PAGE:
January 19th celebrates the memory of a Georgian saint: Venerable Anton of Martqopi, the Stylite. He is one of the Thirteen Syrian Fathers who settled in Georgia during the 6th century to preach the Gospel and are credited with establishing monasticism in Georgia. St Anton was known for always carrying with him an icon of the Saviour “not made by hands”, and it is notable that the monks who came to Georgia to evangelize would use icons for this purpose. Indeed, the original “not-made-by-hands” icon was instrumental in bringing about the conversion of Edessa.
A pagan nobleman who encountered the saint holding the icon and surrounded by deer (closeness to wild animals being a feature of many ascetic saints) was driven by fear to have the icon removed from Anton by chopping off his hands. This was miraculously prevented and this event helped in convincing many of the truth of Christianity.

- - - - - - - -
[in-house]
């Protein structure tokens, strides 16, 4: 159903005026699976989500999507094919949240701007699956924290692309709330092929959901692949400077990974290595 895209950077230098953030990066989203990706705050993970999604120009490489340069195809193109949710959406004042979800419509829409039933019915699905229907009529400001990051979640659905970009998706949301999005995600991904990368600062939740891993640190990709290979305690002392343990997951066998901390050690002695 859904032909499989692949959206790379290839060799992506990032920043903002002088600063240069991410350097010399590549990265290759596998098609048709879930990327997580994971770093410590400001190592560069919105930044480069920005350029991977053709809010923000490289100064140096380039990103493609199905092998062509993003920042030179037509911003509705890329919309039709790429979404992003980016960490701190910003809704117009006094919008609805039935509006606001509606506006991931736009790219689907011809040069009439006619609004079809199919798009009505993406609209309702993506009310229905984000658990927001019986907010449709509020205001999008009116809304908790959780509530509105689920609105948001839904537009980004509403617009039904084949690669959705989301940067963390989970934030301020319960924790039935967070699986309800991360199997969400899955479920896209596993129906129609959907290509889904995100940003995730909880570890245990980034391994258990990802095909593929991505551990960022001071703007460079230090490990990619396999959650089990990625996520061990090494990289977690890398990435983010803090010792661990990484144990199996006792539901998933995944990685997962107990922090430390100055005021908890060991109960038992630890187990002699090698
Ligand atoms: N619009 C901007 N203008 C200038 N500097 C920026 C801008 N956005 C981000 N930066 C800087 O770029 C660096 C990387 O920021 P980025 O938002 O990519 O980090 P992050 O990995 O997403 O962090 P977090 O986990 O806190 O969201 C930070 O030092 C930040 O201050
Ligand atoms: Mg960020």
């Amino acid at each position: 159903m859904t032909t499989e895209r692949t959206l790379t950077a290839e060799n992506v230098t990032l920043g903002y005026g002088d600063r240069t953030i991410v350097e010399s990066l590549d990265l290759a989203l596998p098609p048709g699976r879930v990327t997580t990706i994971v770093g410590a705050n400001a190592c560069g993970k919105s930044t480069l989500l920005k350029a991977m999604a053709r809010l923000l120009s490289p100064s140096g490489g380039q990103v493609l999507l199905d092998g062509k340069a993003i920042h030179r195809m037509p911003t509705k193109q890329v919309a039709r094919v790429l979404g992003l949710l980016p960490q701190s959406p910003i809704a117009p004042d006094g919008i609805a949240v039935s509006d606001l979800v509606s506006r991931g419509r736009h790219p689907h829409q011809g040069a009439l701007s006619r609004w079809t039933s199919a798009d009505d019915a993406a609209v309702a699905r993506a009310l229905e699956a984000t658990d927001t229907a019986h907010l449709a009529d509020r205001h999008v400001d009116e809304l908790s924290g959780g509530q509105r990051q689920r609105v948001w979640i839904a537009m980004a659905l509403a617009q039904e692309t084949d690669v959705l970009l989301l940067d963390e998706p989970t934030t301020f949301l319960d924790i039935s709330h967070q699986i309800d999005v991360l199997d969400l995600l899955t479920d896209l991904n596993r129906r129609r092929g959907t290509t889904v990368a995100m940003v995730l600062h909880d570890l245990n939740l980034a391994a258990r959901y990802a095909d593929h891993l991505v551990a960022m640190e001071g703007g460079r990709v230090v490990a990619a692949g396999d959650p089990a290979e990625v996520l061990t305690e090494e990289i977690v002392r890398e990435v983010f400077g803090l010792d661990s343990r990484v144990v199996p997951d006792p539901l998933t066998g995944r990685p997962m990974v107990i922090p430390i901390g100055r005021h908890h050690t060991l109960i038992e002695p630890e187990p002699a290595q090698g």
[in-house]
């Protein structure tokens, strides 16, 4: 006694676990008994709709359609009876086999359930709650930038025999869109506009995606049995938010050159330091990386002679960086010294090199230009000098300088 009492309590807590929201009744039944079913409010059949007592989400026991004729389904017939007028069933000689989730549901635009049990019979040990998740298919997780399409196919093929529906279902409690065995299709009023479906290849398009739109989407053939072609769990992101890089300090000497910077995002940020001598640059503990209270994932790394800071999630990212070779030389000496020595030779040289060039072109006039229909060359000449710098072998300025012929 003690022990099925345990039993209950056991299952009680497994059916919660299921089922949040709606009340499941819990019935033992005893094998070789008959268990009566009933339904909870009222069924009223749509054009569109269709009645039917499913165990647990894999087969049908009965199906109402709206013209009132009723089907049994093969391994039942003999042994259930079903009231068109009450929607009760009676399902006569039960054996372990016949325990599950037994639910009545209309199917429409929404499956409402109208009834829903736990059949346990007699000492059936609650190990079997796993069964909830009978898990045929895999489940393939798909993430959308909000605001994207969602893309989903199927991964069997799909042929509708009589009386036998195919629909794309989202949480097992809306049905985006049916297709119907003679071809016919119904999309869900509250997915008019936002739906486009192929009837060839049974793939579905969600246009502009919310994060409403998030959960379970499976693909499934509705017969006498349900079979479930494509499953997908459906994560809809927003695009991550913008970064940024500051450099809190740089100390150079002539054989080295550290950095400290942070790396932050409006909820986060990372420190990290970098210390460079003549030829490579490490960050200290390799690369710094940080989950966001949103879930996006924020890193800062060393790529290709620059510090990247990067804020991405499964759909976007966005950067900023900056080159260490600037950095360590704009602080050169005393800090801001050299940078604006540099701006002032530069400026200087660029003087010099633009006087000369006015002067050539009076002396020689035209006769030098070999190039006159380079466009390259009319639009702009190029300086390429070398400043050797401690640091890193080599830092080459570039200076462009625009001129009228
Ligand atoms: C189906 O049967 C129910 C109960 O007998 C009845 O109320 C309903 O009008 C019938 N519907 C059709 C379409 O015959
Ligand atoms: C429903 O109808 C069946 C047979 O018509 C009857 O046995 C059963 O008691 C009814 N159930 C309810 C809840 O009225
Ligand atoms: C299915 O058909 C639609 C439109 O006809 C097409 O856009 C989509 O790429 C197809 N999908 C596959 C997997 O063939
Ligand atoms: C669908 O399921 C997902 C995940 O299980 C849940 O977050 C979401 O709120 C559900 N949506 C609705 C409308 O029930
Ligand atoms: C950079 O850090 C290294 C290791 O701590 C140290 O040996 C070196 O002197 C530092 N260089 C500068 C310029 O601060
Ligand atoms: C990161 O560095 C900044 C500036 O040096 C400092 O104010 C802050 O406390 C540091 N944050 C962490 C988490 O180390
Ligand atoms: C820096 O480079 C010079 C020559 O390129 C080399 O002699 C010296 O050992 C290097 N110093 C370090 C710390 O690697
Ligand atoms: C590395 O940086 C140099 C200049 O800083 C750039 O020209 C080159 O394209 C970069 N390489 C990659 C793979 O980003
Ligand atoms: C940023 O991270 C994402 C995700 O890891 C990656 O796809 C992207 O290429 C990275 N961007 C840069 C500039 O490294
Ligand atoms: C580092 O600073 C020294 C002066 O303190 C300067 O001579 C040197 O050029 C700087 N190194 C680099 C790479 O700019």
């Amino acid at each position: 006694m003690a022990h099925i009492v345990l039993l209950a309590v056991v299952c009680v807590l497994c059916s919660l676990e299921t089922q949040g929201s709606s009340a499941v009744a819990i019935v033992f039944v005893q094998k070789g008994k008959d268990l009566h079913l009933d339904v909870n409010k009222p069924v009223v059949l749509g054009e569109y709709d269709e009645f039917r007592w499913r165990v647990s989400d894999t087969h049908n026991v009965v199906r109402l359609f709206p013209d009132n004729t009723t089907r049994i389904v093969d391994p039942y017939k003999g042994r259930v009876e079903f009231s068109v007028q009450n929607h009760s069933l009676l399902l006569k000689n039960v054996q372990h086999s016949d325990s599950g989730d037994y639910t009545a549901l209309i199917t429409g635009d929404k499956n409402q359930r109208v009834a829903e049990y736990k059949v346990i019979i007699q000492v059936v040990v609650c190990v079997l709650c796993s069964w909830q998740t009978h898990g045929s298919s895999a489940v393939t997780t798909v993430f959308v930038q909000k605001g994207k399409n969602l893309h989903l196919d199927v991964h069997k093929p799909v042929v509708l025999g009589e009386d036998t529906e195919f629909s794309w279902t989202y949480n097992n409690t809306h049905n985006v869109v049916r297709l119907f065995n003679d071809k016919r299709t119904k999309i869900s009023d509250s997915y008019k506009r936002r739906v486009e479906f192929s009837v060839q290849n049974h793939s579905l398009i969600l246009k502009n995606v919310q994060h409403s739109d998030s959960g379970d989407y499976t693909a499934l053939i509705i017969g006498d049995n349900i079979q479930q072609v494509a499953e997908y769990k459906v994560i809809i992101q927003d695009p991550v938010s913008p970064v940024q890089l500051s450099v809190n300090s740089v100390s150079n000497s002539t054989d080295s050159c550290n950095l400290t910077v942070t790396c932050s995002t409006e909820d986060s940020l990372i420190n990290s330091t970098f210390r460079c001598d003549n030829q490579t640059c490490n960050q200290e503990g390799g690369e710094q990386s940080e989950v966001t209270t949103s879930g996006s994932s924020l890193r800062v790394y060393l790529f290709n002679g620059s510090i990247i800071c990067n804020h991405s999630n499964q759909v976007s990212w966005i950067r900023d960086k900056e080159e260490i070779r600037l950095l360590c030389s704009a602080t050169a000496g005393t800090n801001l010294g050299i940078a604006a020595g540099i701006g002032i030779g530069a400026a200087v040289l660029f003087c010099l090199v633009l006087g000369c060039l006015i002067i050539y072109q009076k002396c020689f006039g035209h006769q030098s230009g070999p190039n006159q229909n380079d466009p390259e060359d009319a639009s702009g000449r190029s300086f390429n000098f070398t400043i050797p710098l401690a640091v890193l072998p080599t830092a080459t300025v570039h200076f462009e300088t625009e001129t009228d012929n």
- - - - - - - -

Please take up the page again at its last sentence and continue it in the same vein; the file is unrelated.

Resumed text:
After establishing monasteries, St Anton spent the last years of his life in seclusion, retreating into the wilderness and living atop a pillar (from where he gets his title of Stylite), although he could not prevent many people coming to him with petitions and seeking advice. After his repose, St Anton was buried in the monastery he founded – still holding onto the icon of his Saviour.